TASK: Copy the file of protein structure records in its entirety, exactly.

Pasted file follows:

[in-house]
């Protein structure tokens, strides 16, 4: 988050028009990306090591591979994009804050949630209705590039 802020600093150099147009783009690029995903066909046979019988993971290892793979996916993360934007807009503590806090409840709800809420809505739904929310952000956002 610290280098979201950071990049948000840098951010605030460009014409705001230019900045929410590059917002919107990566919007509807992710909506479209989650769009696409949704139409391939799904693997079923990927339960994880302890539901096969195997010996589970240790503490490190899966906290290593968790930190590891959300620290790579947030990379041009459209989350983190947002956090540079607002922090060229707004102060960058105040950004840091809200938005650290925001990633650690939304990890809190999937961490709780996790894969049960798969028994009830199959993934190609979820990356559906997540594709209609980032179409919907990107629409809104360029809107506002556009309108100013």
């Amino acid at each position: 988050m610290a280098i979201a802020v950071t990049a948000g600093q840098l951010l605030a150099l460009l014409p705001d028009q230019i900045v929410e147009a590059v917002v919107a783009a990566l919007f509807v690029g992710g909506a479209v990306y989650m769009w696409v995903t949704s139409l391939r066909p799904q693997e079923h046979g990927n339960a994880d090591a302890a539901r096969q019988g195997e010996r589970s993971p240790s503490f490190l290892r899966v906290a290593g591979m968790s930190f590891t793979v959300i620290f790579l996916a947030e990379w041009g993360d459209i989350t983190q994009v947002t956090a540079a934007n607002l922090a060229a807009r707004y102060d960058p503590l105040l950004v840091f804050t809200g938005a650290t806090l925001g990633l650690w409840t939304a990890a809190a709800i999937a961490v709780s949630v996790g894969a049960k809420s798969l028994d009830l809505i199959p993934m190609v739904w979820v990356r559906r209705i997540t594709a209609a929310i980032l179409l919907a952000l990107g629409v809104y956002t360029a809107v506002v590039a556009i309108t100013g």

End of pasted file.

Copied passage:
[in-house]
């Protein structure tokens, strides 16, 4: 988050028009990306090591591979994009804050949630209705590039 802020600093150099147009783009690029995903066909046979019988993971290892793979996916993360934007807009503590806090409840709800809420809505739904929310952000956002 610290280098979201950071990049948000840098951010605030460009014409705001230019900045929410590059917002919107990566919007509807992710909506479209989650769009696409949704139409391939799904693997079923990927339960994880302890539901096969195997010996589970240790503490490190899966906290290593968790930190590891959300620290790579947030990379041009459209989350983190947002956090540079607002922090060229707004102060960058105040950004840091809200938005650290925001990633650690939304990890809190999937961490709780996790894969049960798969028994009830199959993934190609979820990356559906997540594709209609980032179409919907990107629409809104360029809107506002556009309108100013």
């Amino acid at each position: 988050m610290a280098i979201a802020v950071t990049a948000g600093q840098l951010l605030a150099l460009l014409p705001d028009q230019i900045v929410e147009a590059v917002v919107a783009a990566l919007f509807v690029g992710g909506a479209v990306y989650m769009w696409v995903t949704s139409l391939r066909p799904q693997e079923h046979g990927n339960a994880d090591a302890a539901r096969q019988g195997e010996r589970s993971p240790s503490f490190l290892r899966v906290a290593g591979m968790s930190f590891t793979v959300i620290f790579l996916a947030e990379w041009g993360d459209i989350t983190q994009v947002t956090a540079a934007n607002l922090a060229a807009r707004y102060d960058p503590l105040l950004v840091f804050t809200g938005a650290t806090l925001g990633l650690w409840t939304a990890a809190a709800i999937a961490v709780s949630v996790g894969a049960k809420s798969l028994d009830l809505i199959p993934m190609v739904w979820v990356r559906r209705i997540t594709a209609a929310i980032l179409l919907a952000l990107g629409v809104y956002t360029a809107v506002v590039a556009i309108t100013g």